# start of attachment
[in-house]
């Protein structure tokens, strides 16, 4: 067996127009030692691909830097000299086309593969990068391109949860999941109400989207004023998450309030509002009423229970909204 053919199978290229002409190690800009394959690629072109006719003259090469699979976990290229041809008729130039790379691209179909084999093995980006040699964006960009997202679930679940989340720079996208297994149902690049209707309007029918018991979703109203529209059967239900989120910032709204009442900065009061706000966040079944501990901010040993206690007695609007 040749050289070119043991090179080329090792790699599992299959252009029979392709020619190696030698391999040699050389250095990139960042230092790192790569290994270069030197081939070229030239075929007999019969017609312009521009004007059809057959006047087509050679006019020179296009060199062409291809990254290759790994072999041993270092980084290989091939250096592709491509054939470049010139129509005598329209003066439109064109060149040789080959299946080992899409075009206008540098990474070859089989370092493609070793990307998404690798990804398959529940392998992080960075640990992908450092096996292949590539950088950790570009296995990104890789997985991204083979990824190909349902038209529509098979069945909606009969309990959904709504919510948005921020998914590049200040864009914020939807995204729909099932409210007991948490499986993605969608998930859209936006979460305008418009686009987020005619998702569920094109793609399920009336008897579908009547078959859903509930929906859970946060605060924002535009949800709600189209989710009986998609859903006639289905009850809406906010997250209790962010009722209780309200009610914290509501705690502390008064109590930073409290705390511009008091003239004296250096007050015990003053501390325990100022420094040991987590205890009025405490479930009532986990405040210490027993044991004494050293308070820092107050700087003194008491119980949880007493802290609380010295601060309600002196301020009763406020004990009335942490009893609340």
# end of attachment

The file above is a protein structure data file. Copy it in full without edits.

[in-house]
């Protein structure tokens, strides 16, 4: 067996127009030692691909830097000299086309593969990068391109949860999941109400989207004023998450309030509002009423229970909204 053919199978290229002409190690800009394959690629072109006719003259090469699979976990290229041809008729130039790379691209179909084999093995980006040699964006960009997202679930679940989340720079996208297994149902690049209707309007029918018991979703109203529209059967239900989120910032709204009442900065009061706000966040079944501990901010040993206690007695609007 040749050289070119043991090179080329090792790699599992299959252009029979392709020619190696030698391999040699050389250095990139960042230092790192790569290994270069030197081939070229030239075929007999019969017609312009521009004007059809057959006047087509050679006019020179296009060199062409291809990254290759790994072999041993270092980084290989091939250096592709491509054939470049010139129509005598329209003066439109064109060149040789080959299946080992899409075009206008540098990474070859089989370092493609070793990307998404690798990804398959529940392998992080960075640990992908450092096996292949590539950088950790570009296995990104890789997985991204083979990824190909349902038209529509098979069945909606009969309990959904709504919510948005921020998914590049200040864009914020939807995204729909099932409210007991948490499986993605969608998930859209936006979460305008418009686009987020005619998702569920094109793609399920009336008897579908009547078959859903509930929906859970946060605060924002535009949800709600189209989710009986998609859903006639289905009850809406906010997250209790962010009722209780309200009610914290509501705690502390008064109590930073409290705390511009008091003239004296250096007050015990003053501390325990100022420094040991987590205890009025405490479930009532986990405040210490027993044991004494050293308070820092107050700087003194008491119980949880007493802290609380010295601060309600002196301020009763406020004990009335942490009893609340």